Through investing in the improved safety of their products and delivering these products through our food safety value chains, SME’s and smallholders are able to gain access to a more sustainable market, and hence also gain more access to various financing opportunities and options.
Why is distribution important to develop business?
How can distribution solutions be found?
What has distribution got to do with food safety?
Why is market access important to develop business?
Finding the right market channel and partner is the last mile to success for any business. Solid partnerships increase competitiveness and allow companies to develop their products and services. However, this can be quite challenging when attempting to develop a chain based on compliance. Market access challenges include hesitance from buyers to go into business with smallholder farmers due to a lack of traceability and quality assurance. Simultaneously smallholder farmers find it costly, difficult and unclear to record in accordance with compliance protocol and are not aware of the exact buyer requirements.
How can Green Rhino’s market access solution help boost food safety?
In order to create sustainable market access for safely produced products, the entire value-chain will have to work together in this consortium. This will enable the flow of information from consumers to farmers and vice-versa to run more smoothly and transparently. Together with its partners, Green Rhino will operate as a match-maker across the entire chain to establish a conducive environment to develop, test and scale-up features such as traceability and improved market information along the chain.
At the centre of this conducive environment is an innovative way to establish a sustained line of quality control: trust; not as an alternative to certification but as a shortcut. It follows and is based on the blockchain approach where trust is granted as long as it is lived up to. If the trust is broken, the wrong-doer and his produce can be identified and removed from the chain, thus opening the way for new entrants. This approach, popularized by the Bitcoin movement, by now has evolved into a quite elaborate system of ‘self-management’ that considerably reduces dependence on the third party arbiter in the form of a rating or certification agency. It promotes the importance of trust based on reputation rather than certification. It also allows consumers, retailers, traders, suppliers, producers and even te local community to take an active position. They are encouraged and motivated to guarantee their own role in the chain as it is in their best interest to remain an active participant in this chain.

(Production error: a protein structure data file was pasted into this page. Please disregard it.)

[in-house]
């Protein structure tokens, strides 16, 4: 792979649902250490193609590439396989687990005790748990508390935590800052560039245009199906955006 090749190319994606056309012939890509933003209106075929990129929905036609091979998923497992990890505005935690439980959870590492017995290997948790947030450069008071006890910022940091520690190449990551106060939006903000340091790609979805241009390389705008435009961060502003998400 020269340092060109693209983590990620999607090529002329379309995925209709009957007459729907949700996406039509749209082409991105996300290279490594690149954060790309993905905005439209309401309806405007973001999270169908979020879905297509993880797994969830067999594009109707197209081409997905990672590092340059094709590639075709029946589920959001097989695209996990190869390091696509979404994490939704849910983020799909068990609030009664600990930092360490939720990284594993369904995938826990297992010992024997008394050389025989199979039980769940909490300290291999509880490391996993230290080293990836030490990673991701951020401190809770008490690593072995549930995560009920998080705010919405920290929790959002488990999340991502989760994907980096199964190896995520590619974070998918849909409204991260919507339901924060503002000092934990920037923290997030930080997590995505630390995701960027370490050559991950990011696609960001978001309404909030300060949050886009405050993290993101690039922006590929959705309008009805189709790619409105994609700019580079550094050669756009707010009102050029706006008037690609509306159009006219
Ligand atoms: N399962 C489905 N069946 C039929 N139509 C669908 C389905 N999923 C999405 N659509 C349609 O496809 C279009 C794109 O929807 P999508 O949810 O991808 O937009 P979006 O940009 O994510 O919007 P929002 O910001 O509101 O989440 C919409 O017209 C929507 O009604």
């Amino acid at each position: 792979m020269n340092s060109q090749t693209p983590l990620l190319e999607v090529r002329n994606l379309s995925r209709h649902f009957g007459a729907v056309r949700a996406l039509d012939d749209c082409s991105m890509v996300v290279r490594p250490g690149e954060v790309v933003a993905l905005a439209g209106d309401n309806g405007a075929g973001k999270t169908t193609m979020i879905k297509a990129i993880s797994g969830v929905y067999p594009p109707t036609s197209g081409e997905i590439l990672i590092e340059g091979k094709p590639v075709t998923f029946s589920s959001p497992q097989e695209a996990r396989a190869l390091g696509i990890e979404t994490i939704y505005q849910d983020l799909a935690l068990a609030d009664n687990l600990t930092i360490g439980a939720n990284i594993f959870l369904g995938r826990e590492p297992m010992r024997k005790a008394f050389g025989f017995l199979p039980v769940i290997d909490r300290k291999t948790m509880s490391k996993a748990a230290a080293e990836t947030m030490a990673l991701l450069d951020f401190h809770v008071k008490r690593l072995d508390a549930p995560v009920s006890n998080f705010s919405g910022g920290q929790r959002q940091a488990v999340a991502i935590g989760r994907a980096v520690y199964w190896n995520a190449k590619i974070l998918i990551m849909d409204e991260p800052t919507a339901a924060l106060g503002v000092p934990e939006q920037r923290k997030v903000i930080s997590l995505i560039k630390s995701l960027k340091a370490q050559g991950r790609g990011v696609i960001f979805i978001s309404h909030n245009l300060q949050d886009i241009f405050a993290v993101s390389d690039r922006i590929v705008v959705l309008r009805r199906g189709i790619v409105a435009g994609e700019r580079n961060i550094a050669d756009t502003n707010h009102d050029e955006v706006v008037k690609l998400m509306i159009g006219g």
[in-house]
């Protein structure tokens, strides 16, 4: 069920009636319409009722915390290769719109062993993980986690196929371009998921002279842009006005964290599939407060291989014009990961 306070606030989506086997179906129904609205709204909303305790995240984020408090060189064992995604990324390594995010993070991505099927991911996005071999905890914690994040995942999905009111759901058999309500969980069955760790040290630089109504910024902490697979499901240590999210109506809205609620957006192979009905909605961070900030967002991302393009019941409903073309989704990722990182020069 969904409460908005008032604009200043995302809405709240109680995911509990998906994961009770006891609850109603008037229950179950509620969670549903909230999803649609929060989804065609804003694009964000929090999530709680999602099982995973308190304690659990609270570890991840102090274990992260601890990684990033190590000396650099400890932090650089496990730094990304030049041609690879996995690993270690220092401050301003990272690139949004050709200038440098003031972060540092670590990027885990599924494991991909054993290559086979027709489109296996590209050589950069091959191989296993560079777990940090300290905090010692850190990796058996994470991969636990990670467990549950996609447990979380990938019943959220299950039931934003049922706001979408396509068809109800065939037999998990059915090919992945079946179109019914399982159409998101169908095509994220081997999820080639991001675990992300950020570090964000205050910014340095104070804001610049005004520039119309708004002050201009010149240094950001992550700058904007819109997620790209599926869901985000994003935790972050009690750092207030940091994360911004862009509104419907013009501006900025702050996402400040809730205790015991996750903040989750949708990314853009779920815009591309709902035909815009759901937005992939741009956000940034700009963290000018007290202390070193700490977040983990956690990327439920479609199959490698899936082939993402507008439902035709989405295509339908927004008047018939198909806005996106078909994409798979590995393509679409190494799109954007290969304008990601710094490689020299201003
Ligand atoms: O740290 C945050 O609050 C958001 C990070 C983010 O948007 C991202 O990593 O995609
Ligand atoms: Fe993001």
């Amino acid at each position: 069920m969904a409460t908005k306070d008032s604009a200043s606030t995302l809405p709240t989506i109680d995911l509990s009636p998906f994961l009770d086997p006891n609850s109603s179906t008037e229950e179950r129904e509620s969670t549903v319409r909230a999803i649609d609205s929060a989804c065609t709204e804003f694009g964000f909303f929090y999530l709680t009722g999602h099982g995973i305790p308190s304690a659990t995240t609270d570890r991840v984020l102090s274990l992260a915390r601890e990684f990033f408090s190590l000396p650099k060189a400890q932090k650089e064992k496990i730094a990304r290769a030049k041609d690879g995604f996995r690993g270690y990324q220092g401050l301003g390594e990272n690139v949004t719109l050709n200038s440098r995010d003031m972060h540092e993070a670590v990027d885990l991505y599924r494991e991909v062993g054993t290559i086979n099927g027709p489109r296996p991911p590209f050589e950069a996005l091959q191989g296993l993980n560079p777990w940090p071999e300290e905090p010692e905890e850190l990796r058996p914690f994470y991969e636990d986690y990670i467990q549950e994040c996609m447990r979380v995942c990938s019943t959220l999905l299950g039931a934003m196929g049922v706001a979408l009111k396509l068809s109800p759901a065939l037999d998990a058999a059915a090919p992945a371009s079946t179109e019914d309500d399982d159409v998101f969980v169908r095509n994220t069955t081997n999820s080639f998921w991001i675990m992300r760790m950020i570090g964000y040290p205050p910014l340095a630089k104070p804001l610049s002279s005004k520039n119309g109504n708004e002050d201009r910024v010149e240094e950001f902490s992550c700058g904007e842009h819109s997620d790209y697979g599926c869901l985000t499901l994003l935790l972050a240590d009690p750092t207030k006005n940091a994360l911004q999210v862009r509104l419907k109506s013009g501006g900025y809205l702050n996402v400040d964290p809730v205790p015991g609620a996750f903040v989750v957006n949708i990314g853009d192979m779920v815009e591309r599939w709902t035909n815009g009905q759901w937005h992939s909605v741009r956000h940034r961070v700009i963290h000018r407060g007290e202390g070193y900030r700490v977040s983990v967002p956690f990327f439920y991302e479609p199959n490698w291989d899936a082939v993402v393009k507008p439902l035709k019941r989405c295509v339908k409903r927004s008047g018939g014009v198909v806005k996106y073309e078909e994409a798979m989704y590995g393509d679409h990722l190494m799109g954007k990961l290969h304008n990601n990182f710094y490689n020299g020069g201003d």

What market access products does Green Rhino Offer?
Next to collaborating with partners to create safe-chains, Green Rhino will develop a marketplace that will only showcase foods that meet the requirements of these safe chains. In other words, only chains that have shown to operate in compliance with the relevant standards will be able to sell on this platform. This market place will be the centre portal for retailers and farmers alike to promote their safe food, growing the market for safe food and promoting investments into food safety.